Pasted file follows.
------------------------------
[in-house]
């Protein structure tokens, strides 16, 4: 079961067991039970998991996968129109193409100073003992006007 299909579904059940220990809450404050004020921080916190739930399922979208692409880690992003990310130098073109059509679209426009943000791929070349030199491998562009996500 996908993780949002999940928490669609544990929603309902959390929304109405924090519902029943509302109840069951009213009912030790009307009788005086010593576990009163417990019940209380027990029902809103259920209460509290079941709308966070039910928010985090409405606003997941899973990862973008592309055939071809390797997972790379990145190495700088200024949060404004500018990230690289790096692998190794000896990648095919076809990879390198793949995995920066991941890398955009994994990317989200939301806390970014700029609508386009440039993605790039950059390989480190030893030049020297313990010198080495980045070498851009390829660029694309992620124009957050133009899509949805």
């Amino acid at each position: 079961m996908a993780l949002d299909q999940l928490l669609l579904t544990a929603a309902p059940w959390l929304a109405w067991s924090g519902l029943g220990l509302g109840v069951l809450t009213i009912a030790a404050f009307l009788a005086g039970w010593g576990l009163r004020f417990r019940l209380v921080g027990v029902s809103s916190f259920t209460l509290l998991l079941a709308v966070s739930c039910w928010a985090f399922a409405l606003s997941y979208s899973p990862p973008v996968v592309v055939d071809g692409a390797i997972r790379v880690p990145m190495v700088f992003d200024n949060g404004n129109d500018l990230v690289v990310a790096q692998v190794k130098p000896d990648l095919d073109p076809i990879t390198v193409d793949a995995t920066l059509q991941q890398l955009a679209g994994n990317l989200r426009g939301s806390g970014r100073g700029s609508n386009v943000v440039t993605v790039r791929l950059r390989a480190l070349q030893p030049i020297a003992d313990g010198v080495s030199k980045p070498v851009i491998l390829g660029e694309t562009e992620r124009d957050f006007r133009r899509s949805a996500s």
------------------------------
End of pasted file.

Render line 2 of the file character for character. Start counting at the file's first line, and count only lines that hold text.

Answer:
């Protein structure tokens, strides 16, 4: 079961067991039970998991996968129109193409100073003992006007 299909579904059940220990809450404050004020921080916190739930399922979208692409880690992003990310130098073109059509679209426009943000791929070349030199491998562009996500 996908993780949002999940928490669609544990929603309902959390929304109405924090519902029943509302109840069951009213009912030790009307009788005086010593576990009163417990019940209380027990029902809103259920209460509290079941709308966070039910928010985090409405606003997941899973990862973008592309055939071809390797997972790379990145190495700088200024949060404004500018990230690289790096692998190794000896990648095919076809990879390198793949995995920066991941890398955009994994990317989200939301806390970014700029609508386009440039993605790039950059390989480190030893030049020297313990010198080495980045070498851009390829660029694309992620124009957050133009899509949805």